Lamp Light

An old garden ornament given a second lease of life …

Taken on a Nikon D800 with a 105mm macro lens, f/8 @ 1sec, ISO 200.
The 1 second exposure was to record the colour of the light from the tea-candle – and a burst of flash – reflected off a white ceiling, gently illuminated the rest of the scene.
Finished in Lightroom – a touch of sharpening and radial filter to enhance the lighting differential.

Teasel

This is a focus-stacked image of a teasel – 43 layers combined together to give a depth of focus not usually achievable in close-up and macro photography.

The original images – those 43 slices – were taken in my garage on a Nikon D800 with a 105mm macro lens at f/8 mounted on a tripod and a focus rack ( used to move the camera forward between each exposure ).

Lighting was from two strobes, one mounted each side of the teasel. The 43 slices were then combined together using Helicon Focus software.

Backlighting with Flash

Something I’ve been meaning to try for a while – and this morning whilst out for a walk I picked up a Sycamore seed ( there’s probably a proper name for this. Oh well! ).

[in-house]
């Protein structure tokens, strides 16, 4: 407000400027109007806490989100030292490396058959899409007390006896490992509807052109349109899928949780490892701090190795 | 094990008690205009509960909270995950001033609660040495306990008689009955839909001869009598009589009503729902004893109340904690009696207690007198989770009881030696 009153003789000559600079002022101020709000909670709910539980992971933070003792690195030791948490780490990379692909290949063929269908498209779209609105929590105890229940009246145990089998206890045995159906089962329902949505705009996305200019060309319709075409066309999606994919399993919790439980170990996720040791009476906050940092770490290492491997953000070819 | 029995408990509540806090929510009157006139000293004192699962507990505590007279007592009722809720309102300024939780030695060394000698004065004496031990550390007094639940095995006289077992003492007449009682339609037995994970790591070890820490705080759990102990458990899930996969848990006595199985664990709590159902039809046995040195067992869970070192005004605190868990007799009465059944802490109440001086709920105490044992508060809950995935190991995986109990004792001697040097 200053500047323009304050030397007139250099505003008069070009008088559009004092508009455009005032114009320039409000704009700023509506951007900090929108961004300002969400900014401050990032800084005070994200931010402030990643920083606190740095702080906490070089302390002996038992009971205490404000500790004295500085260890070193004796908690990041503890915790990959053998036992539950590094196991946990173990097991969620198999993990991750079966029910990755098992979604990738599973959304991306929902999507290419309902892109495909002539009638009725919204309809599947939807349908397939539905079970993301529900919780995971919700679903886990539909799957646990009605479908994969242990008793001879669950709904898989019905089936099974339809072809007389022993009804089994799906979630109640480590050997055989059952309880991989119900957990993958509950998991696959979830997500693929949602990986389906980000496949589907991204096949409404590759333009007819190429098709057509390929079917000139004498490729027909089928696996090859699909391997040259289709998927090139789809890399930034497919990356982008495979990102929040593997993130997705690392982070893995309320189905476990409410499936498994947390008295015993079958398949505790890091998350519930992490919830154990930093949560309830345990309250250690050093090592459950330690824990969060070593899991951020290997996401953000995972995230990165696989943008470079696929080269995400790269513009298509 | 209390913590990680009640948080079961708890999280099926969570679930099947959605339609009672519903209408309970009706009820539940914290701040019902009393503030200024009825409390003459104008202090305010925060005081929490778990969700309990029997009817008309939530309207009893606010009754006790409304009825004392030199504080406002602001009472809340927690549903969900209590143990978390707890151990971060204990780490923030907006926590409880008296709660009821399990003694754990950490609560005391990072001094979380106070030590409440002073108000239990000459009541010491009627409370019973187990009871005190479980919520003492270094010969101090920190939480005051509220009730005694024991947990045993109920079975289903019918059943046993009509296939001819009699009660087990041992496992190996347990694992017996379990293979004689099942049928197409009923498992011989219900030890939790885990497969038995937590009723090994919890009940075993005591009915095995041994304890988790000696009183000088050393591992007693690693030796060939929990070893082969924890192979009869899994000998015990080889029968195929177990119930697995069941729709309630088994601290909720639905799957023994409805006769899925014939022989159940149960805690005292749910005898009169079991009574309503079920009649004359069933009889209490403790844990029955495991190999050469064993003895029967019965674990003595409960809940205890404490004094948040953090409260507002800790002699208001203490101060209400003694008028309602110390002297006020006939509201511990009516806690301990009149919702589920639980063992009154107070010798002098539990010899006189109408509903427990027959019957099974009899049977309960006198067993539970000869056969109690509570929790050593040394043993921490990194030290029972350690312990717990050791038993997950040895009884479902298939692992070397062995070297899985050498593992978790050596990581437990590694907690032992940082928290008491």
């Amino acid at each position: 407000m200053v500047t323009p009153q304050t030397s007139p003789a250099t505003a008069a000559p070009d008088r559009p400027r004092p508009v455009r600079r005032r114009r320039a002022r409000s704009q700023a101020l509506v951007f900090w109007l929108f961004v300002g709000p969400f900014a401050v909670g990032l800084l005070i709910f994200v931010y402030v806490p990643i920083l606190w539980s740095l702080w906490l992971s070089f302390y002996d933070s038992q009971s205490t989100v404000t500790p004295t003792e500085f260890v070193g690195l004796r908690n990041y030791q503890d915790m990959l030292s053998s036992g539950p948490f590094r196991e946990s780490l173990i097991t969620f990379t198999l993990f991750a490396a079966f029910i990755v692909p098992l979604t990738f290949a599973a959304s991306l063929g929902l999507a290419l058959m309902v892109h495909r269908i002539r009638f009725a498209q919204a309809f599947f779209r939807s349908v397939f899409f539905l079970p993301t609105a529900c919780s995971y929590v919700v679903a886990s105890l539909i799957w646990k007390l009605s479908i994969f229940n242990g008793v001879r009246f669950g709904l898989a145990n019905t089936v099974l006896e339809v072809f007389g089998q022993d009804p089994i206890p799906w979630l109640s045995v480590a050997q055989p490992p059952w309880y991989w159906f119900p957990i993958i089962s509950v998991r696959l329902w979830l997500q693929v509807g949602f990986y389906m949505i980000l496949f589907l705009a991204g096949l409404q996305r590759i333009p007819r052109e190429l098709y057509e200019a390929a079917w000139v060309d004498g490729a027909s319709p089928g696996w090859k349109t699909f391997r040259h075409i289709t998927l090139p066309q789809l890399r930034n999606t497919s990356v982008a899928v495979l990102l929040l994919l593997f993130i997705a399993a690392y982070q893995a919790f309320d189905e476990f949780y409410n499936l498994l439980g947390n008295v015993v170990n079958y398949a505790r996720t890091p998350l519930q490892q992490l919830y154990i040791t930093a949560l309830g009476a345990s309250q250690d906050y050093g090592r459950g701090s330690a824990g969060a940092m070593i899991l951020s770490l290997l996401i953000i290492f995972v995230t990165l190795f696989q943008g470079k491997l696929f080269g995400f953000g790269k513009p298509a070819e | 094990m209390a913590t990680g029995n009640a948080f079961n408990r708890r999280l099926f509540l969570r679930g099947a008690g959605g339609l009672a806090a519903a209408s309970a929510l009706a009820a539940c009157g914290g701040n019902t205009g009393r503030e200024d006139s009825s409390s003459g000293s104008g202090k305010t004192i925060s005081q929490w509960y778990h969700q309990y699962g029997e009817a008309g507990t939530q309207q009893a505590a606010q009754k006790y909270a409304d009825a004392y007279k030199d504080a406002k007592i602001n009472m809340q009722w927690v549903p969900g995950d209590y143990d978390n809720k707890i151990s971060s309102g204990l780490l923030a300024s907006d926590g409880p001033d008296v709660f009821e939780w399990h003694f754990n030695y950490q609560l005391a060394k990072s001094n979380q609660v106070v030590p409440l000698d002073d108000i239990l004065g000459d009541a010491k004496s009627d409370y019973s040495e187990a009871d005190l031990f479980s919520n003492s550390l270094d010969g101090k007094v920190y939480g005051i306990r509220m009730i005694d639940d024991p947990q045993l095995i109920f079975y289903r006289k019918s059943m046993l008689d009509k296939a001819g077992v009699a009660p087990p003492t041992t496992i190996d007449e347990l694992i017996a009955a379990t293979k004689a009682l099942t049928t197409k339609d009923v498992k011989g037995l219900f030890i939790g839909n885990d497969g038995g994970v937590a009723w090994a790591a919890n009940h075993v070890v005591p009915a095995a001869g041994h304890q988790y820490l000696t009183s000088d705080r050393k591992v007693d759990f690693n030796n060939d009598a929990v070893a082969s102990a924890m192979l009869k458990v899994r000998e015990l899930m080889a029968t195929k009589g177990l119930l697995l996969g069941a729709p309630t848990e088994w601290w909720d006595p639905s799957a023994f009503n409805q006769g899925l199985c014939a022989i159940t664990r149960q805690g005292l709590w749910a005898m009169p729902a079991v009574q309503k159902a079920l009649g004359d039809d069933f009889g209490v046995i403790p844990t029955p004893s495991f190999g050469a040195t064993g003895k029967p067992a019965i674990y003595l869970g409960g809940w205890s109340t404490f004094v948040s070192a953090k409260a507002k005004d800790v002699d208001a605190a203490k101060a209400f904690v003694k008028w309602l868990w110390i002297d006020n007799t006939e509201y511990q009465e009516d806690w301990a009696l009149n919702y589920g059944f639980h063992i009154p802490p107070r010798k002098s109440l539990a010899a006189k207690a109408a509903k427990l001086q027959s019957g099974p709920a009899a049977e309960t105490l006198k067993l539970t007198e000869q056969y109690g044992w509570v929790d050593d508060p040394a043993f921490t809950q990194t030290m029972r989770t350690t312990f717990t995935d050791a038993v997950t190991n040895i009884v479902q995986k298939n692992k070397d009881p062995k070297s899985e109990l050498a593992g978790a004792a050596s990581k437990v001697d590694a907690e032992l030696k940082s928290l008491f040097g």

Anyway, it lead me to this …

Backlit Fruit-4Backlit Fruit-3Backlit Fruit-2Backlit Fruit-1

Strawberry, Kiwi Fruit, Grape … and the Sycamore Seed. All taken on perspex backlit with a single flash – and captured on the Nikon D800 with a 60mm macro lens.

ORCHID

ORCHID by John Allen

A focus-stacked shot – forty-five images taken on the D800 and focus-stacked in Photoshop CC. The idea here is to increase the amount of the Orchid head that is in focus. Without the focus stacking the depth of field would be extremely narrow.

Poppy Seed Head

I’m trying to get to grips with the detail of Macro photography.
This was taken on the Nikon D800 with a 50mm prime lens reversed onto the camera ( using a suitable lens reversing ring ). This gives almost a 1:1 magnification : that is, the size of the image as it falls on the sensor is the same as the size of the object in real life.
From what I have read, that is the definition of true Macro photography. Of course, the magnification can – and does – get greater. but we have to start somewhere. 🙂

The shot was lit with a single Nikon strobe turned down to 1/8 power and fired through two layers of tracing paper to soften the light.
A polystyrene sheet to the right acted as a reflector to soften some of the shadows.

The depth of focus is not great – it’s certainly not sharp all the way through the image. It needs a dose of focus stacking. Maybe next time.